Commissioned by the chapel and presentation organization DaCamera, “Monochromatic Light” opens with the slightest vibration of tubular bells, like the carillon heard from miles away, as performers enter space, the choir handles the aisle. The last violinist plays a quiet, glassy penetrating high note, to which the celesta adds another bell-like, candy-like element.

Piano chords linger in the air, periodically replacing the violinist’s soulful prayers. The choir sang dangling, shifting but precise voices. At one point, a perfectly glowing chord, pervading the tenors and basses of the Houston Choir, was cut off by a cluster of sombre tones in piano and celesta. The questions often went unanswered, Sorey seemed to be speaking, and sometimes the answer was no.

It’s also a word that carries the quality that baroque Davóne Tines can’t help but suggest when he pronounces it on the vowel “oh”. But “no” is never the end of this work. Especially with Tines and the extremely eloquent violinist Kim Kashkashian, the two main characters, sharing a solid but airy and captivating melody, the mood of the music is one of burning patience, with a lack of patience at its energetic core.

Saturday evening, under the spotlight, the glitter of the paintings seemed to be forced out, and the music became a similarly lively stage. On a Sunday afternoon, bathed in natural light, the linoleums are calmer in their dim light, and “Monochromatic Light” feels calmer, a more delicate touch. . Sensible percussionist Steven Schick played the shimmering opening of even more subdued bells, and there was more flicker in Kashkashian’s tune.

In addition to Feldman’s all-round ability, Sorey glimpsed other tracks. An aspirational viola motif, like a hesitant hand reaching towards the sky, evokes Messiaen’s “Quartet for the End of Time”. At one point, I heard in the viola the opening verse of Mahler’s song “Ich bin der Welt abhanden gekommen” (“I am lost in the world”).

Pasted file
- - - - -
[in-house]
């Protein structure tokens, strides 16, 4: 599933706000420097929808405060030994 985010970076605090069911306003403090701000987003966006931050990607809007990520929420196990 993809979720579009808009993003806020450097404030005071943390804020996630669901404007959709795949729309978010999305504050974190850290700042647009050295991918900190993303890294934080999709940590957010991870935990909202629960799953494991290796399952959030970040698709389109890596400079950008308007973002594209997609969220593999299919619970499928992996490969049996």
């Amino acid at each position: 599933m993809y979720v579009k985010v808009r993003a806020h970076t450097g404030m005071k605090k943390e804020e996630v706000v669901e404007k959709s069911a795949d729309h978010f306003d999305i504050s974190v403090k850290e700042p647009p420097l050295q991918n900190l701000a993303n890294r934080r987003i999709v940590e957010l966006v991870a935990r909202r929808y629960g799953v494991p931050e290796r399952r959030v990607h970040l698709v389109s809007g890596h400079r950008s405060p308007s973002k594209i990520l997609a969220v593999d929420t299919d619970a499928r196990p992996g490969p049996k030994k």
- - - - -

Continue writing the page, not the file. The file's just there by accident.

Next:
In such an evocative piece, read those references, those titles, what you’re going to do. There is a lot of unresolved ambiguity. Is the violinist trying to converse with the keyboard player (Sarah Rothenberg, can’t clap anymore), or is he trying to free himself from it? The steady beats of bass drums under the choir during a pivotal passage represent progress – the choir’s march forward – or are ominous forces pursuing it?

And what is the relationship between the violator and the singer? Are they aspects of the same character? A promise and a fulfillment? Two composers have seen the same paintings but have never met?

A mother and a son? Their interweaving is most evident near the end, if still slanted, when Tines hums along, barely audible, when Kashkashian plays the tune of the sacred song “Sometimes I feel like a child motherless” over quiet chords in piano and vibrato. Music’s opening into the realm of social and historical experience and anguish resounds at the end of the “Rothko Chapel,” when Feldman gives his transgressor what he calls “the stage.” quasi-Hebraic”, recalling his Jewish heritage and that of Rothko.

For Sorey to reflect on her own calling, her own legacy, history and memory, was a gesture that was both respectful and bold. It is rare for a composer to present a new work that is so openly and pervasively haunted by its predecessor. But “Monochromatic Light” feels more like a nostalgic trip than an extension of Feldman’s path into the pain and community of our time and the distant yet resonant past.

“Monochromatic Light (The Afterlife)”

Performed this weekend at Rothko Chapel, Houston. Review: At Rothko Chapel, a composer is haunted by a hero

Fry Electronics Team